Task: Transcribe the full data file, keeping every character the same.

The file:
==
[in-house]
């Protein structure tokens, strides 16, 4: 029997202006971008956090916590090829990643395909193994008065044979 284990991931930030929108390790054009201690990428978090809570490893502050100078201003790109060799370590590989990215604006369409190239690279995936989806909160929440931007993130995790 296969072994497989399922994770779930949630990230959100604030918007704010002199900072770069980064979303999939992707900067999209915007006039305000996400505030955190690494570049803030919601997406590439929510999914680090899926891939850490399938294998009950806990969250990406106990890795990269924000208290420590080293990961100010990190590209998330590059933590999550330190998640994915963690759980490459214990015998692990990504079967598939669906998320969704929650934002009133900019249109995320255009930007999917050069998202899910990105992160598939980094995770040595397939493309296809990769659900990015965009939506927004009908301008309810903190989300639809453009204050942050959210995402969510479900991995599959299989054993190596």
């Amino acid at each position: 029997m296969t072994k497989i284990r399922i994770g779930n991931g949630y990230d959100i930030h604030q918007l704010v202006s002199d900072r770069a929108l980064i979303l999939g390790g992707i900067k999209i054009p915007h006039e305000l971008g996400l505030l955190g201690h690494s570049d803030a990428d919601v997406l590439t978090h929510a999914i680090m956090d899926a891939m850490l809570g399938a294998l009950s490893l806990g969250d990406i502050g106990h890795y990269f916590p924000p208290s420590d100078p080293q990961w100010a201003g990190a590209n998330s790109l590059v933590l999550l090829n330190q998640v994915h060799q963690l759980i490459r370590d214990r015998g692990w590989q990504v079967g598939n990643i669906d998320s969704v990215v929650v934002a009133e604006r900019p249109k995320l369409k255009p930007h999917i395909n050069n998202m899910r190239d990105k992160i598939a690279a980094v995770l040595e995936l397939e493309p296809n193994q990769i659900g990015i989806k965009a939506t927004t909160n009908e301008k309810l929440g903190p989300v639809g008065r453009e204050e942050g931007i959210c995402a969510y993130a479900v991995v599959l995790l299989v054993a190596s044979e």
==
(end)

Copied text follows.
[in-house]
């Protein structure tokens, strides 16, 4: 029997202006971008956090916590090829990643395909193994008065044979 284990991931930030929108390790054009201690990428978090809570490893502050100078201003790109060799370590590989990215604006369409190239690279995936989806909160929440931007993130995790 296969072994497989399922994770779930949630990230959100604030918007704010002199900072770069980064979303999939992707900067999209915007006039305000996400505030955190690494570049803030919601997406590439929510999914680090899926891939850490399938294998009950806990969250990406106990890795990269924000208290420590080293990961100010990190590209998330590059933590999550330190998640994915963690759980490459214990015998692990990504079967598939669906998320969704929650934002009133900019249109995320255009930007999917050069998202899910990105992160598939980094995770040595397939493309296809990769659900990015965009939506927004009908301008309810903190989300639809453009204050942050959210995402969510479900991995599959299989054993190596």
């Amino acid at each position: 029997m296969t072994k497989i284990r399922i994770g779930n991931g949630y990230d959100i930030h604030q918007l704010v202006s002199d900072r770069a929108l980064i979303l999939g390790g992707i900067k999209i054009p915007h006039e305000l971008g996400l505030l955190g201690h690494s570049d803030a990428d919601v997406l590439t978090h929510a999914i680090m956090d899926a891939m850490l809570g399938a294998l009950s490893l806990g969250d990406i502050g106990h890795y990269f916590p924000p208290s420590d100078p080293q990961w100010a201003g990190a590209n998330s790109l590059v933590l999550l090829n330190q998640v994915h060799q963690l759980i490459r370590d214990r015998g692990w590989q990504v079967g598939n990643i669906d998320s969704v990215v929650v934002a009133e604006r900019p249109k995320l369409k255009p930007h999917i395909n050069n998202m899910r190239d990105k992160i598939a690279a980094v995770l040595e995936l397939e493309p296809n193994q990769i659900g990015i989806k965009a939506t927004t909160n009908e301008k309810l929440g903190p989300v639809g008065r453009e204050e942050g931007i959210c995402a969510y993130a479900v991995v599959l995790l299989v054993a190596s044979e």